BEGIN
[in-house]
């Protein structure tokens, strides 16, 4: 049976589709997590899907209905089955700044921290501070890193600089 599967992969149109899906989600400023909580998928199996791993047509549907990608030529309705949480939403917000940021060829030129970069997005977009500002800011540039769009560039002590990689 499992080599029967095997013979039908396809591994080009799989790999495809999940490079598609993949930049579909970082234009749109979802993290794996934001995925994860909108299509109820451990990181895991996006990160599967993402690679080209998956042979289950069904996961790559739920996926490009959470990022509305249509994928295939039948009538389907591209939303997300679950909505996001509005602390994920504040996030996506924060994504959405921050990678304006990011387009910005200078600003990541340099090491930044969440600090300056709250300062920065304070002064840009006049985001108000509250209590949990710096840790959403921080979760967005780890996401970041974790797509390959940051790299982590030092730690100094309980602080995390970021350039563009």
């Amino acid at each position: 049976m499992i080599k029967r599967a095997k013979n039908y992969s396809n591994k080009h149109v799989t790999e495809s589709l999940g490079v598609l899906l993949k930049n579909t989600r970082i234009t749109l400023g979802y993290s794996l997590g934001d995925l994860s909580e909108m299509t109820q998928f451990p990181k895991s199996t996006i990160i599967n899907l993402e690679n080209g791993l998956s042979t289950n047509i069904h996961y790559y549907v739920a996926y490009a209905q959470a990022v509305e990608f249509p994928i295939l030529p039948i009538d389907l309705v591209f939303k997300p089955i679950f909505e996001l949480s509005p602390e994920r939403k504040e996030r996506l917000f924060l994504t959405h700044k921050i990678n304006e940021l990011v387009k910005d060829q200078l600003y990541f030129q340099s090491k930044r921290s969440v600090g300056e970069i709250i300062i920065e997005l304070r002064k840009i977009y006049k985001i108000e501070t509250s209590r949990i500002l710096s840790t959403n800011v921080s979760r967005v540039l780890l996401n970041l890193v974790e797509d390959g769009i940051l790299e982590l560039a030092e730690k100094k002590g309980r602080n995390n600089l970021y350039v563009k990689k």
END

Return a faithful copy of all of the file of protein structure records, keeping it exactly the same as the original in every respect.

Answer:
[in-house]
């Protein structure tokens, strides 16, 4: 049976589709997590899907209905089955700044921290501070890193600089 599967992969149109899906989600400023909580998928199996791993047509549907990608030529309705949480939403917000940021060829030129970069997005977009500002800011540039769009560039002590990689 499992080599029967095997013979039908396809591994080009799989790999495809999940490079598609993949930049579909970082234009749109979802993290794996934001995925994860909108299509109820451990990181895991996006990160599967993402690679080209998956042979289950069904996961790559739920996926490009959470990022509305249509994928295939039948009538389907591209939303997300679950909505996001509005602390994920504040996030996506924060994504959405921050990678304006990011387009910005200078600003990541340099090491930044969440600090300056709250300062920065304070002064840009006049985001108000509250209590949990710096840790959403921080979760967005780890996401970041974790797509390959940051790299982590030092730690100094309980602080995390970021350039563009």
């Amino acid at each position: 049976m499992i080599k029967r599967a095997k013979n039908y992969s396809n591994k080009h149109v799989t790999e495809s589709l999940g490079v598609l899906l993949k930049n579909t989600r970082i234009t749109l400023g979802y993290s794996l997590g934001d995925l994860s909580e909108m299509t109820q998928f451990p990181k895991s199996t996006i990160i599967n899907l993402e690679n080209g791993l998956s042979t289950n047509i069904h996961y790559y549907v739920a996926y490009a209905q959470a990022v509305e990608f249509p994928i295939l030529p039948i009538d389907l309705v591209f939303k997300p089955i679950f909505e996001l949480s509005p602390e994920r939403k504040e996030r996506l917000f924060l994504t959405h700044k921050i990678n304006e940021l990011v387009k910005d060829q200078l600003y990541f030129q340099s090491k930044r921290s969440v600090g300056e970069i709250i300062i920065e997005l304070r002064k840009i977009y006049k985001i108000e501070t509250s209590r949990i500002l710096s840790t959403n800011v921080s979760r967005v540039l780890l996401n970041l890193v974790e797509d390959g769009i940051l790299e982590l560039a030092e730690k100094k002590g309980r602080n995390n600089l970021y350039v563009k990689k």